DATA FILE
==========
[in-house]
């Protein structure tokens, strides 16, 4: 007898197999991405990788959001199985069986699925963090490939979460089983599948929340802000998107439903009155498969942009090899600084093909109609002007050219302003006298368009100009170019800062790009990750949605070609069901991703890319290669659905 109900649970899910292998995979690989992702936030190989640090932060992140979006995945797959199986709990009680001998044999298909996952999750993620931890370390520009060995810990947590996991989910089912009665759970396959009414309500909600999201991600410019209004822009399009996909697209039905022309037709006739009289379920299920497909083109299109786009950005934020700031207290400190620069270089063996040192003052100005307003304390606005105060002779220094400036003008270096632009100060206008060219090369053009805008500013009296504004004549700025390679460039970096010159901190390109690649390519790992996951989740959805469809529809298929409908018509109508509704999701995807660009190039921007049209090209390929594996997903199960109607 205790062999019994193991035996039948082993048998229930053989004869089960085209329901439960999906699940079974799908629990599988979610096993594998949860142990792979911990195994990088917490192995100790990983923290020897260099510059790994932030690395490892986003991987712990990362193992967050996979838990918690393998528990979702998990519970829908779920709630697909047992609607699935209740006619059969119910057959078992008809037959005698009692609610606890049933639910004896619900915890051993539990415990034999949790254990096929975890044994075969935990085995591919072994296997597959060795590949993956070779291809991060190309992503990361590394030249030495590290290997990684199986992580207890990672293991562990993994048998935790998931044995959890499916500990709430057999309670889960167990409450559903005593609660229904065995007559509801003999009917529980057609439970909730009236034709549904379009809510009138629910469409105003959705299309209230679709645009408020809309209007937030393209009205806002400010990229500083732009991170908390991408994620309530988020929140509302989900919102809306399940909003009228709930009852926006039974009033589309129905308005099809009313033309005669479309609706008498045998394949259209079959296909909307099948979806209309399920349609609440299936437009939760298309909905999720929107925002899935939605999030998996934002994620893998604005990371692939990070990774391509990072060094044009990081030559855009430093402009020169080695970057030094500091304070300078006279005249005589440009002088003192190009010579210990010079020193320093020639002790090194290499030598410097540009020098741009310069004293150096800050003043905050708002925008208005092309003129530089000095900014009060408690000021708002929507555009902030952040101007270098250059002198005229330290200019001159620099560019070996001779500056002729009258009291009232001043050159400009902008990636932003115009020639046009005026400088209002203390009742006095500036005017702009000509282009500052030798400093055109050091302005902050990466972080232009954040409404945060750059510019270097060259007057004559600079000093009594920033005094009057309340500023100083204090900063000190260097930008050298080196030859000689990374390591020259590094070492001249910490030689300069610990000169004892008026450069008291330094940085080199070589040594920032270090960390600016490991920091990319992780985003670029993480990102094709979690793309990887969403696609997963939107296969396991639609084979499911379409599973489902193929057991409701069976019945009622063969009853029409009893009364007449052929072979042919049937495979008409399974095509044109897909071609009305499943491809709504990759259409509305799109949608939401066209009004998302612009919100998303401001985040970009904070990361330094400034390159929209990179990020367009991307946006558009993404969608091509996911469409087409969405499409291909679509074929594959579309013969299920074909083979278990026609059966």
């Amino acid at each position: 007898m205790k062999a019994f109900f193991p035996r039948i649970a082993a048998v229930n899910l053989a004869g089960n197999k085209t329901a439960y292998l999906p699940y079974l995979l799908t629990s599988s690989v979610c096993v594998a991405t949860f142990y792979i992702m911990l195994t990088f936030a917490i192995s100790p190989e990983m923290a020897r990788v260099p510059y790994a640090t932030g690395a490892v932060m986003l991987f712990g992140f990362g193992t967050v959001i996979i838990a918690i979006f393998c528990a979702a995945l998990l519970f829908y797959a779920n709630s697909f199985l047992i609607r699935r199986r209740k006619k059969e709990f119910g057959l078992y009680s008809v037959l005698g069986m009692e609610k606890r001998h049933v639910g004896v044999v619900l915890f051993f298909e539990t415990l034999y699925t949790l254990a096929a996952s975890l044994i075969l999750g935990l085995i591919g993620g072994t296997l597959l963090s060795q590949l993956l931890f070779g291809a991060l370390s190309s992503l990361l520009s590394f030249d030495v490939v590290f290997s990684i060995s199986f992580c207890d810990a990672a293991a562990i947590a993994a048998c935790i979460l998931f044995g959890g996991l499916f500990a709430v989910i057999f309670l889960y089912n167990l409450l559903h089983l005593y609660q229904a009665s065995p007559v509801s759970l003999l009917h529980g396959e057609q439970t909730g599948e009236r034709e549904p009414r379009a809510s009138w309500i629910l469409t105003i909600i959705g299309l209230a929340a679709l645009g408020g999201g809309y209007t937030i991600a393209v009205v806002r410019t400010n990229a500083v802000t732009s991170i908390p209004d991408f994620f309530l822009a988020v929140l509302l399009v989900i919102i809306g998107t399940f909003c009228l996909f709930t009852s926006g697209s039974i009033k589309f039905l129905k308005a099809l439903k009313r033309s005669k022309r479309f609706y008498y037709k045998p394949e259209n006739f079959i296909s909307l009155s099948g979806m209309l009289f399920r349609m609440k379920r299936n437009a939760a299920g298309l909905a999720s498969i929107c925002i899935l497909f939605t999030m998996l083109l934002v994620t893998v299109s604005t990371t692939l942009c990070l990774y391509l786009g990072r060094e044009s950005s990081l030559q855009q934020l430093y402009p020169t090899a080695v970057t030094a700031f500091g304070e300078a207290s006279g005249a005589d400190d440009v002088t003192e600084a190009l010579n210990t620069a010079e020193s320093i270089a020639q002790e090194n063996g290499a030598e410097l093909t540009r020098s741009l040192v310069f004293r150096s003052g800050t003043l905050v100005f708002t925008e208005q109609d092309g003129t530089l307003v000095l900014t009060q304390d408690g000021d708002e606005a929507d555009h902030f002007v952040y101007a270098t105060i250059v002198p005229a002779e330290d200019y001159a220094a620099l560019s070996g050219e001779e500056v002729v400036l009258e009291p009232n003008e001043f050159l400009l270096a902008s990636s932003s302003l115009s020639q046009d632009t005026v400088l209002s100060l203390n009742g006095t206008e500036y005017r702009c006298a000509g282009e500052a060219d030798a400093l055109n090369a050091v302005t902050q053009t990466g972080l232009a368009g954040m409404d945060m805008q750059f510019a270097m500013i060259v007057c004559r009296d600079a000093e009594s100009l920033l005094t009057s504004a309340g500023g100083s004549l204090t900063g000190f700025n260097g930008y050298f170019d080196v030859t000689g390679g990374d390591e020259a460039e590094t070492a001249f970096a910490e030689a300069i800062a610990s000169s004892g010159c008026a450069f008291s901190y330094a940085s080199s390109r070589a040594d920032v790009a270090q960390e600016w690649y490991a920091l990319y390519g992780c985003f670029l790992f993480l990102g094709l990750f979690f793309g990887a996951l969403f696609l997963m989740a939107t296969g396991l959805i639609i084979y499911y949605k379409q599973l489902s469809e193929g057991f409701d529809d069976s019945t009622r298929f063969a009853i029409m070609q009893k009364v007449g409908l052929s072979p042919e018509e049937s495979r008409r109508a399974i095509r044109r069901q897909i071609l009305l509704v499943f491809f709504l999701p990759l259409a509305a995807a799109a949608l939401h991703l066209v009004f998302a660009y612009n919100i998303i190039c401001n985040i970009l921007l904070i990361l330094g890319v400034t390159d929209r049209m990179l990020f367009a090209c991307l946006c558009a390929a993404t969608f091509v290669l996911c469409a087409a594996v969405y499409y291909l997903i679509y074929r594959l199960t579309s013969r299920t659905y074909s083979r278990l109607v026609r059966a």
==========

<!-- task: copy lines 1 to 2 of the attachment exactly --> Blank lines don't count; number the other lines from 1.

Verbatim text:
[in-house]
């Protein structure tokens, strides 16, 4: 007898197999991405990788959001199985069986699925963090490939979460089983599948929340802000998107439903009155498969942009090899600084093909109609002007050219302003006298368009100009170019800062790009990750949605070609069901991703890319290669659905 109900649970899910292998995979690989992702936030190989640090932060992140979006995945797959199986709990009680001998044999298909996952999750993620931890370390520009060995810990947590996991989910089912009665759970396959009414309500909600999201991600410019209004822009399009996909697209039905022309037709006739009289379920299920497909083109299109786009950005934020700031207290400190620069270089063996040192003052100005307003304390606005105060002779220094400036003008270096632009100060206008060219090369053009805008500013009296504004004549700025390679460039970096010159901190390109690649390519790992996951989740959805469809529809298929409908018509109508509704999701995807660009190039921007049209090209390929594996997903199960109607 205790062999019994193991035996039948082993048998229930053989004869089960085209329901439960999906699940079974799908629990599988979610096993594998949860142990792979911990195994990088917490192995100790990983923290020897260099510059790994932030690395490892986003991987712990990362193992967050996979838990918690393998528990979702998990519970829908779920709630697909047992609607699935209740006619059969119910057959078992008809037959005698009692609610606890049933639910004896619900915890051993539990415990034999949790254990096929975890044994075969935990085995591919072994296997597959060795590949993956070779291809991060190309992503990361590394030249030495590290290997990684199986992580207890990672293991562990993994048998935790998931044995959890499916500990709430057999309670889960167990409450559903005593609660229904065995007559509801003999009917529980057609439970909730009236034709549904379009809510009138629910469409105003959705299309209230679709645009408020809309209007937030393209009205806002400010990229500083732009991170908390991408994620309530988020929140509302989900919102809306399940909003009228709930009852926006039974009033589309129905308005099809009313033309005669479309609706008498045998394949259209079959296909909307099948979806209309399920349609609440299936437009939760298309909905999720929107925002899935939605999030998996934002994620893998604005990371692939990070990774391509990072060094044009990081030559855009430093402009020169080695970057030094500091304070300078006279005249005589440009002088003192190009010579210990010079020193320093020639002790090194290499030598410097540009020098741009310069004293150096800050003043905050708002925008208005092309003129530089000095900014009060408690000021708002929507555009902030952040101007270098250059002198005229330290200019001159620099560019070996001779500056002729009258009291009232001043050159400009902008990636932003115009020639046009005026400088209002203390009742006095500036005017702009000509282009500052030798400093055109050091302005902050990466972080232009954040409404945060750059510019270097060259007057004559600079000093009594920033005094009057309340500023100083204090900063000190260097930008050298080196030859000689990374390591020259590094070492001249910490030689300069610990000169004892008026450069008291330094940085080199070589040594920032270090960390600016490991920091990319992780985003670029993480990102094709979690793309990887969403696609997963939107296969396991639609084979499911379409599973489902193929057991409701069976019945009622063969009853029409009893009364007449052929072979042919049937495979008409399974095509044109897909071609009305499943491809709504990759259409509305799109949608939401066209009004998302612009919100998303401001985040970009904070990361330094400034390159929209990179990020367009991307946006558009993404969608091509996911469409087409969405499409291909679509074929594959579309013969299920074909083979278990026609059966």